Affordable care: the many costs of caring for an elderly parent

family carers

Women face a host of challenges but caring for ageing parents is an unexpected one.

Elder care is an issue we all will face. The number of elderly people needing care is not small. Those aged over 85 years (420,300 in 2012) are going to double in the next 20 years.

The ABS also says that 1 in 3 workers are caring for ageing parents, and that figure is growing, with 45% of workers anticipating taking on elder care responsibilities in the next five years.

It’s mostly women who provide care

Overwhelmingly, it is women who bear the cost of caring for their parents as they age.

The average person caring for a parent today is a woman in midlife. In order to care for her parents, many either leave the workforce or reduce their working hours. They pass up promotions, turn down opportunities and stop continuing their education. All of which reduce their current and future earnings and retirement benefits. Stress and worry are also known to take a significant toll on the health of family carers.

There’s lots of support and information for women about balancing child care and a career, but nothing about balancing caring for an ageing parent. People at work aren’t so understanding when it’s your parents needing care. It’s different to child care – because everything can change overnight and last for weeks at a time.

Taking care of our parents in their old age is what we expect ‘good’ daughters and sons to do. But it is demanding, time consuming and costly – particularly to your career.  Guilt plays a big role. We don’t think twice about using child care these days. So why are we reluctant to consider formal care for our parents?

People usually think that a nursing home is the only solution. But the option of home care is growing in popularity, not just because parents prefer to stay in their own homes, but also because the Federal Government is diverting large amounts of funds to support the growing home care industry.

Home care is provided by disability and aged care support workers who visit the home and provide housekeeping and assistance with showering, as well as transportation to appointments and preparing meals and the like. Nearly all the services usually provided in a nursing home, can be provided at home. Surprisingly, the cost of home care is comparatively more affordable than residential care in a nursing home, because you are not paying for meals, accommodation and other overheads.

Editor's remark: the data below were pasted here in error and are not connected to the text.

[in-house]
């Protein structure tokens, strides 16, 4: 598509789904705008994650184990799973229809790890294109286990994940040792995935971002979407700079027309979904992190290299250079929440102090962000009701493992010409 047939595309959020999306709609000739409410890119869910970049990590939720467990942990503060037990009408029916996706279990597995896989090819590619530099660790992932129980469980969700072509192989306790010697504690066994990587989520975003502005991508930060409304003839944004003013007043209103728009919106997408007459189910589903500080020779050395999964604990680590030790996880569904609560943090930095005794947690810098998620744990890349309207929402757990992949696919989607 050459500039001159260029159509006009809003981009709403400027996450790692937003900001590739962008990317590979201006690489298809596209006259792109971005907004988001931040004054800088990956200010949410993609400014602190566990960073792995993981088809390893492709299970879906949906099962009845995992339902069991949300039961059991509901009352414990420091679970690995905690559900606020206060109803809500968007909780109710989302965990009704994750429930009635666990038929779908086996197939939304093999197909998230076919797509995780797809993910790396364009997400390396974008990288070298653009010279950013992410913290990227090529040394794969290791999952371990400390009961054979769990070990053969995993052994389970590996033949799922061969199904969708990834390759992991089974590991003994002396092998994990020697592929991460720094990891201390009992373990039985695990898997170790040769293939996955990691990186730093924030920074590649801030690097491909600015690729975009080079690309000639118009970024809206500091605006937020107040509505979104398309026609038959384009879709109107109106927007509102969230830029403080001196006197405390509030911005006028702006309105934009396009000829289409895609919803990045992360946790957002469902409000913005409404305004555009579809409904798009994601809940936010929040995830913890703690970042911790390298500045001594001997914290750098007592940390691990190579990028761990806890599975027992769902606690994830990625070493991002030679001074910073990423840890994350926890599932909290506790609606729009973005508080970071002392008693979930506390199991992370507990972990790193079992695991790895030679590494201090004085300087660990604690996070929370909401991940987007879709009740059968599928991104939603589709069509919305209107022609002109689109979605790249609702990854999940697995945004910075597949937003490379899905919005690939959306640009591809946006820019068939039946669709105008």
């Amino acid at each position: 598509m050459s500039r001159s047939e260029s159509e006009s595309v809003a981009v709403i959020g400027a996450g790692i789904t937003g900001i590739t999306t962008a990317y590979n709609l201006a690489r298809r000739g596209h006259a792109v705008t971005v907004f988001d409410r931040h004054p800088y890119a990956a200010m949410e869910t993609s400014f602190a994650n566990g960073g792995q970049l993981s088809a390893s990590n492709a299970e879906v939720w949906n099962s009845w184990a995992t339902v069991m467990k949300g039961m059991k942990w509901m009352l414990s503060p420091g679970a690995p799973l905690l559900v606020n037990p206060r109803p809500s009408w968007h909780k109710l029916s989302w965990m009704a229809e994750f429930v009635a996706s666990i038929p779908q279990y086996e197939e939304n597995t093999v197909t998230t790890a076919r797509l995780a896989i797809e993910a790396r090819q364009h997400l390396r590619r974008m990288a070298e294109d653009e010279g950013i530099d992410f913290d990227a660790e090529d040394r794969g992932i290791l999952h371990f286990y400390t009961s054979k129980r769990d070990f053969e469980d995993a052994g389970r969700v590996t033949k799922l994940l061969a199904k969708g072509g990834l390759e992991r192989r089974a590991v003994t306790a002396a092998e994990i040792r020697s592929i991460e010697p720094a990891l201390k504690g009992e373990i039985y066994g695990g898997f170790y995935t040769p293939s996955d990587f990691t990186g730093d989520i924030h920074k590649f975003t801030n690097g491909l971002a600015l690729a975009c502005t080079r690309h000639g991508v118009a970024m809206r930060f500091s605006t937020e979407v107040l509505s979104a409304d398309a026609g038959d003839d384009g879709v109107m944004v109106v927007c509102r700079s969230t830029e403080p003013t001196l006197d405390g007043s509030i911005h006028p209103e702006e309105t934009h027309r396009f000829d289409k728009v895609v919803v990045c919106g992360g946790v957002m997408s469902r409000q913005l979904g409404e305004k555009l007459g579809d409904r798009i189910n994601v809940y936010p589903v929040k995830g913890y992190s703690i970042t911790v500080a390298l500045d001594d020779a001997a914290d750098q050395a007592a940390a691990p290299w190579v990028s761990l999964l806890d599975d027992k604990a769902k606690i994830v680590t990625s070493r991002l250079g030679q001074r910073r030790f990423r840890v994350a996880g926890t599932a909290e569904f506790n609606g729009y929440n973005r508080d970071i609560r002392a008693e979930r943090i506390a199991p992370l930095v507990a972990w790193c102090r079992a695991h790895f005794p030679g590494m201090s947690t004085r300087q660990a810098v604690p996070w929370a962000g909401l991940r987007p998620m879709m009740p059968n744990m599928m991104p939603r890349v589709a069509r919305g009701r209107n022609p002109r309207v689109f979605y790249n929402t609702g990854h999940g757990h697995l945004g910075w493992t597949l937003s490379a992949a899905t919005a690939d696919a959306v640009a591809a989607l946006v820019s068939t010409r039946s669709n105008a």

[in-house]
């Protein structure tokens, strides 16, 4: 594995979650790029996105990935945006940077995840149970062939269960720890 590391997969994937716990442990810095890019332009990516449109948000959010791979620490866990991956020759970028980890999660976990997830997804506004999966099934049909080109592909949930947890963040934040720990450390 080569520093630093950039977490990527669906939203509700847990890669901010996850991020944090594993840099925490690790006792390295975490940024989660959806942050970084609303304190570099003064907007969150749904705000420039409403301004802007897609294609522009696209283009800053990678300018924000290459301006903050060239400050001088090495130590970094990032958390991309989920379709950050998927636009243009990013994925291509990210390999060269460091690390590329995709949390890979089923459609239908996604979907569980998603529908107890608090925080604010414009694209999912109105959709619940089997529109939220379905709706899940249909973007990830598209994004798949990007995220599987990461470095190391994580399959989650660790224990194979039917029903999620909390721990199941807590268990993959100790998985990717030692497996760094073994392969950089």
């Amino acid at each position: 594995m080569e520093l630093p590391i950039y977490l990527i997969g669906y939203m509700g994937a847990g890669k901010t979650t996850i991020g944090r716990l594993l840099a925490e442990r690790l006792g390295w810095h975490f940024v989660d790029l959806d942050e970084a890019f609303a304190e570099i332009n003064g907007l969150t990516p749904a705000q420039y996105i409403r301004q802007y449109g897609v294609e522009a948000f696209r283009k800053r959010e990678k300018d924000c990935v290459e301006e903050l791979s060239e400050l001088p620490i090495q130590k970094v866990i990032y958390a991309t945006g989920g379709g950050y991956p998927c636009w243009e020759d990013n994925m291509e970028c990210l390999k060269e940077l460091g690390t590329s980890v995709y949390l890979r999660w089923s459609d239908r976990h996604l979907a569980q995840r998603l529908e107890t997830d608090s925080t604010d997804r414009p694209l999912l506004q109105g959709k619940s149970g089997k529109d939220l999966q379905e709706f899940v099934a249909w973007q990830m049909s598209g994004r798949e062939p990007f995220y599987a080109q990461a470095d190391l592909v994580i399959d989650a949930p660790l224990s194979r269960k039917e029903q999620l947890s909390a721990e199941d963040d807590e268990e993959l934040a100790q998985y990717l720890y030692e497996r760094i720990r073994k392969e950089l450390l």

How to purchase home care

There are a two ways you can obtain home care:

1) hiring a home care agency that employs care workers, or

2) hiring your own care worker privately

The options you choose will depend on the costs you are willing to pay and the choice and control you want over services.

Hiring a home care agency 

Hiring a home care agency can be costly, upwards of $42 per hour – but they provide additional high-end services such as care co-ordination by nursing staff and scheduling/management of care workers if more than one is required.

Hiring your own care worker 

Better Caring (www.bettercaring.com.au) is an online platform that enables you to easily find and hire care workers in your area. Costs average at around $30 an hour.

There are several factors to consider when sourcing assistance with caring for your parent:

  1. What kind of care required? Do they need help with social/domestic care (meals, cleaning transportation), personal care (i.e., showering, toileting, incontinence) or nursing (assistance with medication, wounds etc)?
  2. Who is available and willing to give the support required? If considering using family and/or friends they need to be honest with their availability and desire to provide care. If they are feeling pressured it may adversely impact on their relationships.
  3. How suitable are family and/or friends? Some people may prefer if a non-family member assists with showering and toileting. If lifting is required, do family members know the correct method so as to not hurt themselves or the person receiving care?
  4. What financial resources are available? Are there enough financial resources available to hire a care worker? You could consider having a mixture of professional care workers and family carers.
  5. Who will back up the carers? It is necessary to plan for contingencies such as a carer or care worker falling ill, going on holiday, or other issues which make them unavailable.
  6. Will relationships with family carers be affected? When family/friends take on the role of a carer, their relationship will change. Will this new role be detrimental to the relationship?
  7. What does your parent want? Discuss the possible options with the person receiving the care. Would they prefer a family member be paid to provide care or a professional care worker?